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OCLC number
1032936549
Link(s) to full text
LAC copy
Author
Robson, Robert Brian.
Title
The Temple, the Spirit and the People of the Presence of God :Examining Critical Options for a Pentecostal Ecclesiology.
Degree
(Doctor of Philosophy (PhD))--University of Toronto, 2012.
Publisher
Toronto :University of Toronto,2012.
Description
1 online resource
Notes
Includes bibliographical references.
Abstract
Ecclesiology remains recognized as an underdeveloped area within the burgeoning field of Pentecostal theology, even as more voices are addressing it. This thesis explores the more significant proposals toward Pentecostal ecclesiology offered by various scholars, and then offers a constructive proposal: the church as the People of the manifest Presence of the Tri-une God. In this thesis, I propose to construct a distinct but ecumenically-friendly Pentecostal ecclesiology based upon the theological concept of the church as the People of God's Presence. The church is constituted by the "manifest" presence of the Holy Spirit among people whom the Spirit gathers, empowers and sends out in mission to the world. This ecclesiology builds specifically upon the description of a "third-stream of Christian tradition" first offered by Bishop Lesslie Newbigin in 1952. It is this very concept of the "recognizable" presence of the Holy Spirit "with power" as the defining constitution of the church which should inform a uniquely Pentecostal ecclesiology. The distinctive manner in which Pentecostals would understand this constitutive presence of the Spirit in the Church is at the heart of this project, so that it may be a unifying concept for the movement, and one that has potential for mutual edification in ecumenical dialogue. Such an understanding of the pneumatological basis for the church is represented well by the biblical image of the church as Temple of the Holy Spirit. An ecclesiology of the church as Temple is an effective way for Pentecostals to understand the marks of the church, its nature and its mission, order and ministries. This proposal is then briefly compared with other major church traditions, and is finally offered as a way in which Pentecostalism can both share and learn with and from these traditions toward greater confluence and cross-pollination, so that the Pentecostal church, as flawed as it may be, can contribute to the greater health of the whole church as the People of God's Presence which powerfully loves the world God desires to save.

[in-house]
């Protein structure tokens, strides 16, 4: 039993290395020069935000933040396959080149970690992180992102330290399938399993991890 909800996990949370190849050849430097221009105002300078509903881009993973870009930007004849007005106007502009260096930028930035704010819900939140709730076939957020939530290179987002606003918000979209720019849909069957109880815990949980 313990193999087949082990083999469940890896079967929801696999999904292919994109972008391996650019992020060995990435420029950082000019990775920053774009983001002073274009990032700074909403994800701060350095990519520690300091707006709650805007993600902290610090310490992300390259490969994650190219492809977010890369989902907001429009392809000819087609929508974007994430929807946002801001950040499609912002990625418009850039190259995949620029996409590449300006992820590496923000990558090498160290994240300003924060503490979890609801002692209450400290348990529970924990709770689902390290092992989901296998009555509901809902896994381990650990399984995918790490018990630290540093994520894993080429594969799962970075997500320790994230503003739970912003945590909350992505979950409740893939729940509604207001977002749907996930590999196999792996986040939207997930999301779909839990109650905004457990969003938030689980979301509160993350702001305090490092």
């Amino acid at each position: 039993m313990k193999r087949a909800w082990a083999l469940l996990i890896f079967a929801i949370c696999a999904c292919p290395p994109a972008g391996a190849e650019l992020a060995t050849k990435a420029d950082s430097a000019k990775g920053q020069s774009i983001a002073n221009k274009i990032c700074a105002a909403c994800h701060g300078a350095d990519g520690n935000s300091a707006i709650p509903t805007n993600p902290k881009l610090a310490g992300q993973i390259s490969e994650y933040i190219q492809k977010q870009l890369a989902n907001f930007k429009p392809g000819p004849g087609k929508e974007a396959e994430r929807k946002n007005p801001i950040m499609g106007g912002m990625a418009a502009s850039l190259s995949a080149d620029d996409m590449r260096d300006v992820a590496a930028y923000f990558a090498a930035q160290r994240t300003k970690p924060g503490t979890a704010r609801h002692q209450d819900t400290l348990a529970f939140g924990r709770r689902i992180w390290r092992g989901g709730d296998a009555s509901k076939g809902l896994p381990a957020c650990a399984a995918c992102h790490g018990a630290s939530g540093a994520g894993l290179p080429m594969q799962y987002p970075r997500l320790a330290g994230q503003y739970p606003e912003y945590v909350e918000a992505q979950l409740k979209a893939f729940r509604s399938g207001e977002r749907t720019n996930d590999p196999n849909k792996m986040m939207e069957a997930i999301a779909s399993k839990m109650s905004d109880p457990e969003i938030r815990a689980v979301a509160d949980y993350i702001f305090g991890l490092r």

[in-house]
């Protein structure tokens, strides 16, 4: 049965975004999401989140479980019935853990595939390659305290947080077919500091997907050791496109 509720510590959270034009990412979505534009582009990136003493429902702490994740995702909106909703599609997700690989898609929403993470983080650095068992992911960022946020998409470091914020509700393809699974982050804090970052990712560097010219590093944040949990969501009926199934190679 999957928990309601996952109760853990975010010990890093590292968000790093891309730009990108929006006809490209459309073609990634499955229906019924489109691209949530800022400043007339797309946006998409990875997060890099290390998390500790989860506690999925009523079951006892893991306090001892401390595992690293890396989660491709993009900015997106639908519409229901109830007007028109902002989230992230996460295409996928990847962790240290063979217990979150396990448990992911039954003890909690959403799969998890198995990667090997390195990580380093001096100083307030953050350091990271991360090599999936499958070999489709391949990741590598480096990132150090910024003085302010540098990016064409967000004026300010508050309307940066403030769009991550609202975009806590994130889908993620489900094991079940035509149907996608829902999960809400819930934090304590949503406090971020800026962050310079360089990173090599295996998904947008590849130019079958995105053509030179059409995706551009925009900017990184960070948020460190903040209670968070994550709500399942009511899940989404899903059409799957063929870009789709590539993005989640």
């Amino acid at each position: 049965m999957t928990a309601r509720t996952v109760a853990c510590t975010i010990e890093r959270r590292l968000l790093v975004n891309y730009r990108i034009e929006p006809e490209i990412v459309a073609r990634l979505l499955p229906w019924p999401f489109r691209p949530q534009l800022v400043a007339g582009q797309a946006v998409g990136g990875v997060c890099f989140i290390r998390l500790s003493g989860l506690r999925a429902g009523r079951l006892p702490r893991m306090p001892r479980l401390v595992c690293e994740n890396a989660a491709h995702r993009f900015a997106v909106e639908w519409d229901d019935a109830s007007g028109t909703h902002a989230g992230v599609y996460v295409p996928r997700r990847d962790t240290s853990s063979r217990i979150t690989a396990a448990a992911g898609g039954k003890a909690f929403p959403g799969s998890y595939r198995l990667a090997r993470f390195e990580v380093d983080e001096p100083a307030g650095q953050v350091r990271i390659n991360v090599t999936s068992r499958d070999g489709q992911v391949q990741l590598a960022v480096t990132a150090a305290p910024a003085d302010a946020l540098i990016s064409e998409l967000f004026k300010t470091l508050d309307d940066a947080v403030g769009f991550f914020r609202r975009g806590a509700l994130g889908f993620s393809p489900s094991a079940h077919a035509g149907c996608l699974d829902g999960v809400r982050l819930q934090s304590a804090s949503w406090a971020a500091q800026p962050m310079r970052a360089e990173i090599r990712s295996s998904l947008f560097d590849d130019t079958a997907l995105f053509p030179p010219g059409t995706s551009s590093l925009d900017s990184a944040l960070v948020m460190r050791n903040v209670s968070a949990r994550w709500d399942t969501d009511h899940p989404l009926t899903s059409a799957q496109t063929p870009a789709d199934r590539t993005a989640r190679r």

Other link(s)
tspace.library.utoronto.ca
hdl.handle.net
Subject
ecclesiology.
Pentecostalism.
Temple.
church.
presence.
Holy Spirit.
theology.
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